United States Containment Policy During the Cold War

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During the Cold War, America's basic policy was that of "containment" of the Soviet Union. The policy of containment was based upon several principles. First, the Soviet Union wanted to spread socialism to all areas of the world. However, it was felt that the leadership of the Soviet Union felt no particular rush to accomplish their goal. "The Kremlin is under no ideological compulsion to accomplish its purposes in a hurry. Like the Church, it is dealing in ideological concepts which are of a long-term validity, and it can afford to be patient. (Hook and Spanier, 42)." In other words, the Soviet leadership believed that, since their ideas were the correct ones, they would eventually prevail, and thus, no direct confrontation would be…show more content…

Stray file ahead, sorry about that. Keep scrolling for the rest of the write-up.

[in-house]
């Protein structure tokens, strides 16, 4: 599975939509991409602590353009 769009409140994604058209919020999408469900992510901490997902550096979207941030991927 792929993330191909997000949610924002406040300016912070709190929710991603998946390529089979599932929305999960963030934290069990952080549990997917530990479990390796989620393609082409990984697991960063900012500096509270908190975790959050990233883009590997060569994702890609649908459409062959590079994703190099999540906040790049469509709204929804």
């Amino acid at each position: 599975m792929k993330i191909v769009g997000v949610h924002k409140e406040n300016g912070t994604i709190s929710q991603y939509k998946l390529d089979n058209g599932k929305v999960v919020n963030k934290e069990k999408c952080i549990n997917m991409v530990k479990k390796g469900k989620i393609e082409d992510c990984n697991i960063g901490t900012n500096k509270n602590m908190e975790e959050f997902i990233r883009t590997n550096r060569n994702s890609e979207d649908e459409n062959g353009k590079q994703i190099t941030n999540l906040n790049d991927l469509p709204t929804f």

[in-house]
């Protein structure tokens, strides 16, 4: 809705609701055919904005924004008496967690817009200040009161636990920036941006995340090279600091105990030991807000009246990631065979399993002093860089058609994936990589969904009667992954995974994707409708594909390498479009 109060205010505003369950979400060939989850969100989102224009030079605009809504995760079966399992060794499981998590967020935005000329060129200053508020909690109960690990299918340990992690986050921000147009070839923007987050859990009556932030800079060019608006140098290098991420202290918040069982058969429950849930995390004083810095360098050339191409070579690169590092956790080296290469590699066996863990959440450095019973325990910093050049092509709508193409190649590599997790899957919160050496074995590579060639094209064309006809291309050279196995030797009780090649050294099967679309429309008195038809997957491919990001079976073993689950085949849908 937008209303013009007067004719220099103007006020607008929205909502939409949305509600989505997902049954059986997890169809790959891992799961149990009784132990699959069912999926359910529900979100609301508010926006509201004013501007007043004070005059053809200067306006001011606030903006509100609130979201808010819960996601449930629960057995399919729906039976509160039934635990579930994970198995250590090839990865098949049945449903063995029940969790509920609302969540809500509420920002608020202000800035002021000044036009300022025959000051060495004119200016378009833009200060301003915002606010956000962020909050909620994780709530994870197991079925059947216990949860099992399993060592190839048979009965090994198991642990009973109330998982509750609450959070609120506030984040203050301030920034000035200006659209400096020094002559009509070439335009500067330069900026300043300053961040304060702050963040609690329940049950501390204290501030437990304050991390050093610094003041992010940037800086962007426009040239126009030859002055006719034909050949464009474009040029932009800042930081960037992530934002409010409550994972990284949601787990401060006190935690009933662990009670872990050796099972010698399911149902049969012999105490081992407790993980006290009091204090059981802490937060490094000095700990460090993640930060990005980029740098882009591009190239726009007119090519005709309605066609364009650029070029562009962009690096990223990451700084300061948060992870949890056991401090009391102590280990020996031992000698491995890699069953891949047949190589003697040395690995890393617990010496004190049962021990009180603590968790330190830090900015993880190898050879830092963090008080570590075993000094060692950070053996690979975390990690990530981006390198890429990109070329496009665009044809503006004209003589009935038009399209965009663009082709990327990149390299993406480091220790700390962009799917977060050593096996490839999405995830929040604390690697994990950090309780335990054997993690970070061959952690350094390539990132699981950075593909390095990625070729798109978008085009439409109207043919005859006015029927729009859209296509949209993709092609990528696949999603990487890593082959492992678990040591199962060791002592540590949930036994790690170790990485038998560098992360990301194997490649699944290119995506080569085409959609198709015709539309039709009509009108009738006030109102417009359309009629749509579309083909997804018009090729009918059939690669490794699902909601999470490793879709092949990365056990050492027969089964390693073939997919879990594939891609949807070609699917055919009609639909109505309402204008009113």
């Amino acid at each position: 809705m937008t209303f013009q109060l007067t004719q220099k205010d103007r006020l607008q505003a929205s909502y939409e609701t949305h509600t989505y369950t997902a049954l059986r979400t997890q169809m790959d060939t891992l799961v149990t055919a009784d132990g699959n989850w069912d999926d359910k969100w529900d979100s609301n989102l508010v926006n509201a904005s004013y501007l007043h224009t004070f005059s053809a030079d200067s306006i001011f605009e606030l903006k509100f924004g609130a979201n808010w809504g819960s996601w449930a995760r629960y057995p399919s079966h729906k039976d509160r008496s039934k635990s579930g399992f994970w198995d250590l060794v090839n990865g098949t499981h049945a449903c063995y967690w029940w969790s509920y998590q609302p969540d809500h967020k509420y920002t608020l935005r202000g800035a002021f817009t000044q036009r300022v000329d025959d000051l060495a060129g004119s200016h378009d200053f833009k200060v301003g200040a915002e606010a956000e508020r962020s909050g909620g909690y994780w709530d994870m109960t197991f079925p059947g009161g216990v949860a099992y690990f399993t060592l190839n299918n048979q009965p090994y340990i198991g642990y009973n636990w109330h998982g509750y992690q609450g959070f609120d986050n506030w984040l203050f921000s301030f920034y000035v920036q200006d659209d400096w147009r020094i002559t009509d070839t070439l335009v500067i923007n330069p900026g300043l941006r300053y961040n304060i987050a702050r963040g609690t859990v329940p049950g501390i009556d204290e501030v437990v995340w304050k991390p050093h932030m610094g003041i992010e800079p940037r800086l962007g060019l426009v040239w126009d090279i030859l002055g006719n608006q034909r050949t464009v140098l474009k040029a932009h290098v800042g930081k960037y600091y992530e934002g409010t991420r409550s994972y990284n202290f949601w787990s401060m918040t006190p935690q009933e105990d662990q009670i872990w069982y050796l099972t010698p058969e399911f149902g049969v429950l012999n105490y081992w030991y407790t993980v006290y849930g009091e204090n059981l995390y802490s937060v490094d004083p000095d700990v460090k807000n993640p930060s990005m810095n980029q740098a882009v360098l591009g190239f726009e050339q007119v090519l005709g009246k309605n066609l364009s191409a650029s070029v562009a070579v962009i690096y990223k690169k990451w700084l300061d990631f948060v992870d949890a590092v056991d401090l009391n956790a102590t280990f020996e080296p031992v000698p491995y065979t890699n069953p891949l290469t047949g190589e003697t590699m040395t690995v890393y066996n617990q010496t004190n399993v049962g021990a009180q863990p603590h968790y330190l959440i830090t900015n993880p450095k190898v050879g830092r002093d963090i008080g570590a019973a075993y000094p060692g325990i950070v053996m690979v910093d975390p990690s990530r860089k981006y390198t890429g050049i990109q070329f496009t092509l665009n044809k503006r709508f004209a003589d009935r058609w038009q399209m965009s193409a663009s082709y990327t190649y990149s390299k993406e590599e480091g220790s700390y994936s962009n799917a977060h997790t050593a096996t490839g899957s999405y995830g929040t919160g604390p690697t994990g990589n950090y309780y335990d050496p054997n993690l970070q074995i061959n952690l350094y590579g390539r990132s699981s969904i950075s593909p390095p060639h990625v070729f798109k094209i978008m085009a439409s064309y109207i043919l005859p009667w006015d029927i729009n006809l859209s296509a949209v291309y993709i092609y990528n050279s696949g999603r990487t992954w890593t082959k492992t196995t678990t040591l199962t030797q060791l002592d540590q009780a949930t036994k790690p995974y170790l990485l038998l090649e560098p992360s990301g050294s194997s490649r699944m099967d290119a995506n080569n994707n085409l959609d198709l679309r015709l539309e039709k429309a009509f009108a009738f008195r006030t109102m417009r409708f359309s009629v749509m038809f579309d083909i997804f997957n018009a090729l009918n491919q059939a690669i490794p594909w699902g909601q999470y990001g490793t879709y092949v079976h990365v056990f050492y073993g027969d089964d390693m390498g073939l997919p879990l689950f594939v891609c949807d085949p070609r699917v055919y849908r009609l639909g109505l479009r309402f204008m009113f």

According to the terms of the ceasefire negotiated between the French, a free election would be held in 1956, and the temporary demarcation line would be abandoned once the countries reunited following the election. However, it became clear that the communist leader of the north, Ho Chi Minh, would win the election, and the United States provided economic support and weapons to the regime governing South Vietnam, and ultimately prevented the elections and began a new war between the North and South Vietnamese (Hook and Spanier, 118). This lead to one of the largest changes in America's policy of containment: the "domino theory". The thought was that if communism won out over capitalism in Vietnam, other nations throughout Indochina, the Middle East, and finally Africa would follow, much like a row of dominoes falling. To prevent this, the United States entered into the conflict, known as the Vietnam War. The domestic result of the Vietnam War is one of the most compelling arguments for the validity of the containment policy. The horrors and loss of American life caused by that war led to widespread protest in America, especially amongst those young enough to fear being drafted into the military, and started the peace movement of the sixties and early seventies. Ever since that period, Americans have been more conscientious of the effects of American foreign policy, especially where that policy
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